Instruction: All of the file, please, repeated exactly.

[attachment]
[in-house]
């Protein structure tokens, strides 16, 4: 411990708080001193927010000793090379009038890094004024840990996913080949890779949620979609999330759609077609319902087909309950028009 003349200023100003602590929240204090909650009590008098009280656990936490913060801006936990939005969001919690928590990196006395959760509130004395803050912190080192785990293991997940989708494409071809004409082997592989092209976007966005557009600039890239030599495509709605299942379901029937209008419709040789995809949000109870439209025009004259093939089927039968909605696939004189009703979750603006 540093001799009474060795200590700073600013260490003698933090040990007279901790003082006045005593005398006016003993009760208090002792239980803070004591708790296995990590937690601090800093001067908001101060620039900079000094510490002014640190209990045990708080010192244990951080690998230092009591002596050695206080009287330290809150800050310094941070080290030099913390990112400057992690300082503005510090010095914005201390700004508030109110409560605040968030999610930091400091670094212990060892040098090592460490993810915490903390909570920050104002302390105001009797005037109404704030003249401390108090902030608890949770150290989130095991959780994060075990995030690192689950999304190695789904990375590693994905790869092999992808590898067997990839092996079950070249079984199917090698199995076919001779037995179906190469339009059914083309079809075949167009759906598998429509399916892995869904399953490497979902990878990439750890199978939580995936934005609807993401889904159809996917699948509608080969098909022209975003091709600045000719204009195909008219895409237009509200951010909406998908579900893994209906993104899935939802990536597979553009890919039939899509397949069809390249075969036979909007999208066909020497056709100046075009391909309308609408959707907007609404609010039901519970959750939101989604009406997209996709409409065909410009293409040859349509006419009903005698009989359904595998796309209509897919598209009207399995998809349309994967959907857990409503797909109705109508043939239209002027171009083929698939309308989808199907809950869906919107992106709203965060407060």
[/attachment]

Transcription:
[in-house]
């Protein structure tokens, strides 16, 4: 411990708080001193927010000793090379009038890094004024840990996913080949890779949620979609999330759609077609319902087909309950028009 003349200023100003602590929240204090909650009590008098009280656990936490913060801006936990939005969001919690928590990196006395959760509130004395803050912190080192785990293991997940989708494409071809004409082997592989092209976007966005557009600039890239030599495509709605299942379901029937209008419709040789995809949000109870439209025009004259093939089927039968909605696939004189009703979750603006 540093001799009474060795200590700073600013260490003698933090040990007279901790003082006045005593005398006016003993009760208090002792239980803070004591708790296995990590937690601090800093001067908001101060620039900079000094510490002014640190209990045990708080010192244990951080690998230092009591002596050695206080009287330290809150800050310094941070080290030099913390990112400057992690300082503005510090010095914005201390700004508030109110409560605040968030999610930091400091670094212990060892040098090592460490993810915490903390909570920050104002302390105001009797005037109404704030003249401390108090902030608890949770150290989130095991959780994060075990995030690192689950999304190695789904990375590693994905790869092999992808590898067997990839092996079950070249079984199917090698199995076919001779037995179906190469339009059914083309079809075949167009759906598998429509399916892995869904399953490497979902990878990439750890199978939580995936934005609807993401889904159809996917699948509608080969098909022209975003091709600045000719204009195909008219895409237009509200951010909406998908579900893994209906993104899935939802990536597979553009890919039939899509397949069809390249075969036979909007999208066909020497056709100046075009391909309308609408959707907007609404609010039901519970959750939101989604009406997209996709409409065909410009293409040859349509006419009903005698009989359904595998796309209509897919598209009207399995998809349309994967959907857990409503797909109705109508043939239209002027171009083929698939309308989808199907809950869906919107992106709203965060407060």